Have you ever wondered what your classroom says about you and your students? What would an outsider's first impression be of your classroom? Is your room filled with engaging materials? Is your curriculum appropriate? Do you plan for transitions? Do you use positive guidance with the children?
All of these factors work together to build a classroom that is developmentally appropriate - a place that is comfortable, safe, and secure. The developmentally appropriate classroom is a carefully planned room where children can initiate learning. It is a place that meets the needs of the children and provides materials that are age appropriate, individually appropriate, and culturally appropriate.
Research has shown that children in developmentally appropriate programs are less stressed, less anxious about tests, better creative thinkers, and better communicators. However, children have a number of limitations depending on their developmental level. Educators must ensure that children are provided with an age appropriate, individually appropriate, and culturally appropriate environment.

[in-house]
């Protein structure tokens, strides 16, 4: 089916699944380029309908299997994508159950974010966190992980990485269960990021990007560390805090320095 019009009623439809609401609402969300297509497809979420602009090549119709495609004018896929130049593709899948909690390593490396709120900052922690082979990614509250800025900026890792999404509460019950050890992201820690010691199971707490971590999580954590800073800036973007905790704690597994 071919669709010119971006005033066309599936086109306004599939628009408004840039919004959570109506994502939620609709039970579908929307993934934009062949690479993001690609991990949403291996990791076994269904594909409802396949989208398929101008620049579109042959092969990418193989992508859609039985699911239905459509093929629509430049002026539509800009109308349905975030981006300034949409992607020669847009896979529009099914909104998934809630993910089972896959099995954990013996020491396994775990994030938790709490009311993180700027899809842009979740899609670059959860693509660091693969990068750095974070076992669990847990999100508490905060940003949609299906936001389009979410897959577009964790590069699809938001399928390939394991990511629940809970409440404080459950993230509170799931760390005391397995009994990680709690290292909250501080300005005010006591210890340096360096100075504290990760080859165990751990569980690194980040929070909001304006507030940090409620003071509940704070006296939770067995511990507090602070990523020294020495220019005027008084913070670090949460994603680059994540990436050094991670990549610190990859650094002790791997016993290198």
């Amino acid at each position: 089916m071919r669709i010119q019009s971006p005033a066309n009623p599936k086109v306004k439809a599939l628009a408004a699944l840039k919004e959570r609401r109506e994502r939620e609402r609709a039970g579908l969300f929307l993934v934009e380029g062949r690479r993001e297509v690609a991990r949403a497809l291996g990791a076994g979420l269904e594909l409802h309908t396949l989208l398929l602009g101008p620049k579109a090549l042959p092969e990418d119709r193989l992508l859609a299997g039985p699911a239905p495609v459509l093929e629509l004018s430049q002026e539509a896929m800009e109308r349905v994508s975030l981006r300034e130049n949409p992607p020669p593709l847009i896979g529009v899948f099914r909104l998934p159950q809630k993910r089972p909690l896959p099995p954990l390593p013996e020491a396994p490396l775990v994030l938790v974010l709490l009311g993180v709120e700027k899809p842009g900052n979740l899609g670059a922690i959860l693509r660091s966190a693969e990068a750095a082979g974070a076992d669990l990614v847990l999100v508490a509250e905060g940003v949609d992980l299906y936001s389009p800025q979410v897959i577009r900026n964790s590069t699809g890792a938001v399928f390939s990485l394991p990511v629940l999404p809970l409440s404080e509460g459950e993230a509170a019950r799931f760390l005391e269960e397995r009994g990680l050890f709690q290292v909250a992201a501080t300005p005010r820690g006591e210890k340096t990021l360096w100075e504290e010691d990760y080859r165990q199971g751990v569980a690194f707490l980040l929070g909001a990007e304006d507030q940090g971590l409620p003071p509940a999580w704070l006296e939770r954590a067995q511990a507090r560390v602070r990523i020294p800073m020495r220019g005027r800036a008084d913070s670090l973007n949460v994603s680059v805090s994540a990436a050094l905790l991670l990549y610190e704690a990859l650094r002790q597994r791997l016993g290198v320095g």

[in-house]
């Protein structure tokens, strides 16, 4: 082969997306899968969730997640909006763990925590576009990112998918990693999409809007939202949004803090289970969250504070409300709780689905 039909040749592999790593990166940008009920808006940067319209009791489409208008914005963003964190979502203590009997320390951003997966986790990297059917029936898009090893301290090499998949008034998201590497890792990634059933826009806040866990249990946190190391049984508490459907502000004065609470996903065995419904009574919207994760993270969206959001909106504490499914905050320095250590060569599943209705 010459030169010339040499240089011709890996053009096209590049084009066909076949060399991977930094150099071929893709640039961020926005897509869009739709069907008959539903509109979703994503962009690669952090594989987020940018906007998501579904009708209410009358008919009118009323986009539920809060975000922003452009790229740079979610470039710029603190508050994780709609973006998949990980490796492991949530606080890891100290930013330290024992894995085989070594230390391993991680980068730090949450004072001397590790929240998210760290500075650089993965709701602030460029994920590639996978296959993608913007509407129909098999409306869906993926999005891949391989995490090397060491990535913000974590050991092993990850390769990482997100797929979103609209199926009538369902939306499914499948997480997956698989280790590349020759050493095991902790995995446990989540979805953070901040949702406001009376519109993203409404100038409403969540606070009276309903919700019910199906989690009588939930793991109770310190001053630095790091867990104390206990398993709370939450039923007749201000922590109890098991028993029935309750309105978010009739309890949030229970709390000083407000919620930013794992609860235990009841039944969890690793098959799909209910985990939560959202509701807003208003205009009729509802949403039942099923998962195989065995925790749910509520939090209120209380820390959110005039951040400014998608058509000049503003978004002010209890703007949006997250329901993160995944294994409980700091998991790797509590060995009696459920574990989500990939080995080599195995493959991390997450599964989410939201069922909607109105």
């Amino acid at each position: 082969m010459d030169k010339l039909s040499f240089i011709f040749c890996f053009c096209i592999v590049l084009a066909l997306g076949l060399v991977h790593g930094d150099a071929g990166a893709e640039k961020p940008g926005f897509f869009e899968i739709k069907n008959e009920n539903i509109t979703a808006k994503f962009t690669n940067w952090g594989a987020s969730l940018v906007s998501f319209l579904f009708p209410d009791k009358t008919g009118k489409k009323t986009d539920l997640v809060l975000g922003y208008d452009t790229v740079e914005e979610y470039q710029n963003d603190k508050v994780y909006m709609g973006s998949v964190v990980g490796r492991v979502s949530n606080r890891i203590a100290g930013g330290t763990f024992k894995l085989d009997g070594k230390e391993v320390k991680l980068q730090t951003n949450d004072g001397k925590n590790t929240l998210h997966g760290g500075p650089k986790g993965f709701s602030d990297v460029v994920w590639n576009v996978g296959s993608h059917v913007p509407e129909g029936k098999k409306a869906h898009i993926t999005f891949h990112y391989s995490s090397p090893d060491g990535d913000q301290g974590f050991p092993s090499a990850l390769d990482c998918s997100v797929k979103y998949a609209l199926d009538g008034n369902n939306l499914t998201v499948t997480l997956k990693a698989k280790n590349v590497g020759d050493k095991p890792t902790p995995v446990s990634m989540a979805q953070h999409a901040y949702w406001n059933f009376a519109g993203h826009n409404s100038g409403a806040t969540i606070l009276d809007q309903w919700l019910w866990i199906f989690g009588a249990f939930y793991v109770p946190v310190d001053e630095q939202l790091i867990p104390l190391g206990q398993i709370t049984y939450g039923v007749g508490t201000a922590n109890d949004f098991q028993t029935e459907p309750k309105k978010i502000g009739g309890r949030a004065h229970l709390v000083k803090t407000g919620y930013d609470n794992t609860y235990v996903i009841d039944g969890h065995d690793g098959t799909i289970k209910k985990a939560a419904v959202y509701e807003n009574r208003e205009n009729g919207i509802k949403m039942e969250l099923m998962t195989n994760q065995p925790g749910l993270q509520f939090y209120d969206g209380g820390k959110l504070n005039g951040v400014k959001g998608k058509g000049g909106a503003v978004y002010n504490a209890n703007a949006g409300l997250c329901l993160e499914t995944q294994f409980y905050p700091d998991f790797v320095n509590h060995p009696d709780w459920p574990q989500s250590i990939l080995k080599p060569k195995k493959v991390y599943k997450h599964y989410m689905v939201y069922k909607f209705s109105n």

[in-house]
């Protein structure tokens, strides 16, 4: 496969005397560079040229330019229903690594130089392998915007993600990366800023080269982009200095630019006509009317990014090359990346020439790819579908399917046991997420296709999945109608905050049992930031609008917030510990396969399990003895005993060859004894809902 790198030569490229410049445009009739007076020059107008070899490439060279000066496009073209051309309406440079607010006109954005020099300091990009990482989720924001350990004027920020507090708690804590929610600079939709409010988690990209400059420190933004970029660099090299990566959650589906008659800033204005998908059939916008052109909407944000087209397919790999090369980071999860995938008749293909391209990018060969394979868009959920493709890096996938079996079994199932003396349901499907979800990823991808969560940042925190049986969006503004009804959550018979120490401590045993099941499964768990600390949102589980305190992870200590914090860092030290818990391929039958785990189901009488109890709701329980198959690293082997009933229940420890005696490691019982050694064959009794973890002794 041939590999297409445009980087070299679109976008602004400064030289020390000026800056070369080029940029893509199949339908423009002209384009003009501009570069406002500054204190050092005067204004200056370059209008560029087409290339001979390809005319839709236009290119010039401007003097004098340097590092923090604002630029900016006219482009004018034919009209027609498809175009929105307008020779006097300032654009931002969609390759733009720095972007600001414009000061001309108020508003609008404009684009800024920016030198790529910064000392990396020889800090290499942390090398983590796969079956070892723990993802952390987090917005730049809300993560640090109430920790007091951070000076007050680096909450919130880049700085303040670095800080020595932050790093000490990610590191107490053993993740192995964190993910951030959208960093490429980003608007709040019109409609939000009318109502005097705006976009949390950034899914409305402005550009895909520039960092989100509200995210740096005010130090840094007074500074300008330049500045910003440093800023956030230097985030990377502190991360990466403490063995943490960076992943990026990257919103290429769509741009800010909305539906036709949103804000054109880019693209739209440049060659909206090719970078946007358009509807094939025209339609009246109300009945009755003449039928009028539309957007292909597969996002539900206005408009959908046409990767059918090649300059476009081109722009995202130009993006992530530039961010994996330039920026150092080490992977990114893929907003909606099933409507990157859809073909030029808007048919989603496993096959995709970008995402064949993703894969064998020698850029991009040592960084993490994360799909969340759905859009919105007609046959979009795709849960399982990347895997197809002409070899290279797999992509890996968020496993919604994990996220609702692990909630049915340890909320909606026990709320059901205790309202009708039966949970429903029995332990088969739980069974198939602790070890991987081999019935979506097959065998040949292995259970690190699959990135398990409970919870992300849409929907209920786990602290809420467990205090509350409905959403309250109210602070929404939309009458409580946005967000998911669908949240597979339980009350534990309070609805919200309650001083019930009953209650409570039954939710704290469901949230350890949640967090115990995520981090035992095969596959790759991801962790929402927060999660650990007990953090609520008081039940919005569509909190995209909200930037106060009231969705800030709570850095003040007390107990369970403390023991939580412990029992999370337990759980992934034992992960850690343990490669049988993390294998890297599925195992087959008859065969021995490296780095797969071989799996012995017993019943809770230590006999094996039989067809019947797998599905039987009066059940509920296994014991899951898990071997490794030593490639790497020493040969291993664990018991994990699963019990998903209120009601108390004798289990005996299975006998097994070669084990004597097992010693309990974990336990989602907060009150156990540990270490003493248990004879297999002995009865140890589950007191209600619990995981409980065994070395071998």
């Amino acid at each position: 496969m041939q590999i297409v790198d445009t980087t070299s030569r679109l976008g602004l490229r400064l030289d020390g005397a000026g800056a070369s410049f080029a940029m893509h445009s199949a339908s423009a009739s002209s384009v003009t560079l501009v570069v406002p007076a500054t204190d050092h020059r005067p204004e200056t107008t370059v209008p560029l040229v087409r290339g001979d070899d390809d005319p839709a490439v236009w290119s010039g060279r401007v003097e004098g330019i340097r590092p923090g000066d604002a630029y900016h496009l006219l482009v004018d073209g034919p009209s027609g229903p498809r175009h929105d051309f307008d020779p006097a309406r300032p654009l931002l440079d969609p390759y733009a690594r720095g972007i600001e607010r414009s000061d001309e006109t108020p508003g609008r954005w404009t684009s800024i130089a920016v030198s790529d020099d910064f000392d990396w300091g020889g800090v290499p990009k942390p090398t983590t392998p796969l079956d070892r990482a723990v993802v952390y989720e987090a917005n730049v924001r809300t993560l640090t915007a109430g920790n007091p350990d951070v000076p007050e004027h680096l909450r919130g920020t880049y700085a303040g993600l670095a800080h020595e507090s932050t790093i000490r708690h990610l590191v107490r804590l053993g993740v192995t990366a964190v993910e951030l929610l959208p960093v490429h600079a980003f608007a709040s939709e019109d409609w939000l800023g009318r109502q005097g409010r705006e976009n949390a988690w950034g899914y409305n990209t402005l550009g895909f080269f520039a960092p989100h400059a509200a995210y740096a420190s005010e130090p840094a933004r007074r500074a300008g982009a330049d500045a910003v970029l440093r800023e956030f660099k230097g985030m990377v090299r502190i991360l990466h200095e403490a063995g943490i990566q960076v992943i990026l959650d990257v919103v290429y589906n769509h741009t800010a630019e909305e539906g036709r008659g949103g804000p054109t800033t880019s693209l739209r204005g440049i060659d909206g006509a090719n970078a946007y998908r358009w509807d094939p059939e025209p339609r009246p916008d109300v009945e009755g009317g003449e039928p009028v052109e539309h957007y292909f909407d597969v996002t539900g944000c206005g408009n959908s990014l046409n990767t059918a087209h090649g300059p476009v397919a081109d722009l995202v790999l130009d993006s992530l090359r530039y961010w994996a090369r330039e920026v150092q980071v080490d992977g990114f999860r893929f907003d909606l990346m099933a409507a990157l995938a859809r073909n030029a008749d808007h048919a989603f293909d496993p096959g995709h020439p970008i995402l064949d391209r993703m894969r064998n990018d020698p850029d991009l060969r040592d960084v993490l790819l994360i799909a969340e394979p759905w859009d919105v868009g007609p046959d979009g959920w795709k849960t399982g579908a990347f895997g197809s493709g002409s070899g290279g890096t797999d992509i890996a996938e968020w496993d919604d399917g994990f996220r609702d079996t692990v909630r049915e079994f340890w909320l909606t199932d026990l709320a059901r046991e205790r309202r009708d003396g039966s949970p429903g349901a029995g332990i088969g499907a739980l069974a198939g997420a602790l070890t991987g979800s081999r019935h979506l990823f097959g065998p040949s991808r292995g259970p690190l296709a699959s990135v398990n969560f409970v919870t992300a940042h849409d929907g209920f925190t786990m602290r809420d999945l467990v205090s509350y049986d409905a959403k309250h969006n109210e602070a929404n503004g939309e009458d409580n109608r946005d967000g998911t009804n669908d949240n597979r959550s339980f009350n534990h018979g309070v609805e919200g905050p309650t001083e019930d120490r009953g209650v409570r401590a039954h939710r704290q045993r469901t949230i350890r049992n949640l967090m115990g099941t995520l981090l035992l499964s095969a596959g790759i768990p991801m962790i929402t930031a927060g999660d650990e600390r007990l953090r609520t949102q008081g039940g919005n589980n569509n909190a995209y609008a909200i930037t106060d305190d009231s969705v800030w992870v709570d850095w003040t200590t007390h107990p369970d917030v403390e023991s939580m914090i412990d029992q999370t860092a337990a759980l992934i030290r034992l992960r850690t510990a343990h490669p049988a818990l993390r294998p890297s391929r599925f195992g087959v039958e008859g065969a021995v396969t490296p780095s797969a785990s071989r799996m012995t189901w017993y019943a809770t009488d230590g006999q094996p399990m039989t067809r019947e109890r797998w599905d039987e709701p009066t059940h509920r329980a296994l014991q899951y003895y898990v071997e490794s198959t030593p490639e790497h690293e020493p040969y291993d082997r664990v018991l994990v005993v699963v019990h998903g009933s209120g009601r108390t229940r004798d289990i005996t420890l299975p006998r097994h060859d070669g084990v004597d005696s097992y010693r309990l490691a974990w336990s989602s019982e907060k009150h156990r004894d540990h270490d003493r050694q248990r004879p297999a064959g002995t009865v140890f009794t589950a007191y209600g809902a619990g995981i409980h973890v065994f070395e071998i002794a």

There are many aspects involved in making a classroom developmentally appropriate, including: the physical environment, curriculum, teacher involvement and parent involvement. These aspects should be integrated so children get the best experience possible from their classrooms.
The developmentally appropriate classroom is a safe, secure, and stimulating place where each child can grow physically, socially, emotionally, and cognitively. Classrooms should consist of developmentally appropriate materials and learning centers for the children to explore. The general
atmosphere of the classroom should be relaxed because children learn more when they feel psychologically safe.
Describe a developmentally appropriate activity that you have observed your mentor teacher use in their classroom.
Write your response in the comments by 11:59 pm on Friday, November 30th.